WTF Friday: WTF is “homo”?

Posted by Beth Hong & filed under Uncategorized.

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In today’s WTF Friday edition, I have to ask: WTF is “homo”?

The first is “Ain’t No Homos Gonna Make It To Heaven.” Some member of the Apostolic Truth Tabernacle Church has made young children perform a discriminatory song that these children does not have an understanding of and, hence, cannot give informed consent to perform. What’s worse, the performance is videotaped and is uploaded for the world to see, as a public message of hate.

My strongest reaction to this was the term “homo” itself. I don’t identify with the term. I feel that using the word ‘homosexual’ to describe me, even to claim that “homosexuals are people too,” makes me feel like an outsider. An alien species.

‘Homosexual’ is a really inadequate term for representing my choice to identify with gay and queer culture in Canada. I’m a first-generation immigrant from Hong Kong and I self-identify as a gay and queer person. That is the respectful way of speaking to how people navigate our society and their lived experience, not to dehumanize them into a label that is single-faceted.

I observe that the majority of people who have a strong preference of being described as ‘gay’ and ‘queer’ over ‘homosexual’ are from or have spent a considerable amount of time in North American urban centres.

Advertisement for Out on Campus, SFU’s centre for its LGBTQ community. Image courtesy of ooc.sfss.ca

It sure seems to be that for my generation (I was born in 1990), more people are self-identifying as ‘queer’ and rejecting ‘homosexual’ as a label. That’s understandable, given its origins. ‘Homosexual’ was first introduced in the 19th century by Western psychiatrists, many of whom linked this term of same-sex attraction to neurotic disorder.

So what was same-sex attraction called before the 19th century? There’s evidence there had been many open expressions of love outside of ‘one man-one woman’ pairings all over the world. Some of them had been legalized and sanctioned by religious organizations.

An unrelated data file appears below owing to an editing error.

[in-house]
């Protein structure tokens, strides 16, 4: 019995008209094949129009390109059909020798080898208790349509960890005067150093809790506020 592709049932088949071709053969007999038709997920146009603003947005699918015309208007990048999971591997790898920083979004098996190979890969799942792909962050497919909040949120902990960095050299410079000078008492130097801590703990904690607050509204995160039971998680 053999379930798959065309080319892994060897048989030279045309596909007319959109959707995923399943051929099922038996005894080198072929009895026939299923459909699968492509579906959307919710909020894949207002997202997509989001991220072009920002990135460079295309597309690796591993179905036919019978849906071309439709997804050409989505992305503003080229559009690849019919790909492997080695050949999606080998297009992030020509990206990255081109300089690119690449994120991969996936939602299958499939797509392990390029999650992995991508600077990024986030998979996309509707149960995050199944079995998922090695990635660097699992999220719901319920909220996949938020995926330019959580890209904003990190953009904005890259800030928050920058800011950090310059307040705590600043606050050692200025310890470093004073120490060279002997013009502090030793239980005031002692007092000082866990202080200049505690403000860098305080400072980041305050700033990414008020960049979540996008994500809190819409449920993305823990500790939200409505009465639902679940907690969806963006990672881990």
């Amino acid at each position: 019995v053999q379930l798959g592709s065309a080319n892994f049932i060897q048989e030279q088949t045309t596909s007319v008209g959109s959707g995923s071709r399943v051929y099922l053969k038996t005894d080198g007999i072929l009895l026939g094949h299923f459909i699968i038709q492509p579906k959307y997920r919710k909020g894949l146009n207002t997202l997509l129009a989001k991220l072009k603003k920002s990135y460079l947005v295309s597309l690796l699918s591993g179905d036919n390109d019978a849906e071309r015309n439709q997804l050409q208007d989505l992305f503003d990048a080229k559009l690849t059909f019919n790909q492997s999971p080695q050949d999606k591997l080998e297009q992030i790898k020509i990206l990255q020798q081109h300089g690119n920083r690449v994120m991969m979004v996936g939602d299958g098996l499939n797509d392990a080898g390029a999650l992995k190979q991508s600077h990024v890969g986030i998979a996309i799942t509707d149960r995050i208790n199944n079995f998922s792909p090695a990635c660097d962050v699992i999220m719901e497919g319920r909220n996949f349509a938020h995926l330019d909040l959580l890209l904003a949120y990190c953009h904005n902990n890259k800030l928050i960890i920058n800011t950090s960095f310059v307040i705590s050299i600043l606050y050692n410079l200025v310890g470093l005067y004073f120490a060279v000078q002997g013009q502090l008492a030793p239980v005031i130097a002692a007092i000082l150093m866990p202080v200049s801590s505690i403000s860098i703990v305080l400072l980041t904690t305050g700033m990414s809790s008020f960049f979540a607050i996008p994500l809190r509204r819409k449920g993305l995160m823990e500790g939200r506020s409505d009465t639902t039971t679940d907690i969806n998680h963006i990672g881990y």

Take for example affrèrements, same-sex ‘brotherly’ union ceremonies in late medieval France. Historian Allan Tulchin’s extensive research has found that although late medieval France was dominated by Catholicism as a powerful state religion and Christianity as societal norms, these brotherly unions did not necessarily preclude romantic love and may have been under open practice under the Catholic reign.

You may remember though, in 2008, news broke that One News Now—a news network operated by the Christian and conservative American Family Association—had a filter that replaced ‘gay’ in news articles it reposted to ‘homosexual’. The filter resulted in the butchering of Olympic sprinter ‘Tyson Gay’ to ‘Tyson Homosexual’. Ironically, I’ve got to wonder what is their ‘homosexual agenda’? WTF is homo!?

Screen shot of auto-replace error made by One News Now. Image courtesy of boingboing.net

On the other hand, as of 2012, there are Christian denominations that, for decades, have accepted and supported equal rights for people who openly identify as gay, lesbian, bisexual and transgender. Worth noting is the United Church of Canada, which ordained its first openly gay minister, Tim Stevenson, in 1992.

This year, the United Church accepted nominations from three gay and lesbian candidates to be the Church’s moderator, who, according to the Church website, “is expected to give spiritual leadership and public representation for the church.” Stevenson, the past United Church minister and current Vancouver city councillor, tells gay and lesbian newspaper Xtra that if one of the gay or lesbian nominees is elected as the moderator, “that will be the first time, really, the head of a Christian denomination is openly gay. It will be very symbolic for Christendom worldwide.” Symbolic indeed!

I’ve learned that it’s always good to question what other people’s understanding of your identities, be it gay, homosexual, Tongzhi, Christian or Chinese Canadian, and recognize that not only do people identify in diverse ways but, also, people within an identity group can be very diverse.

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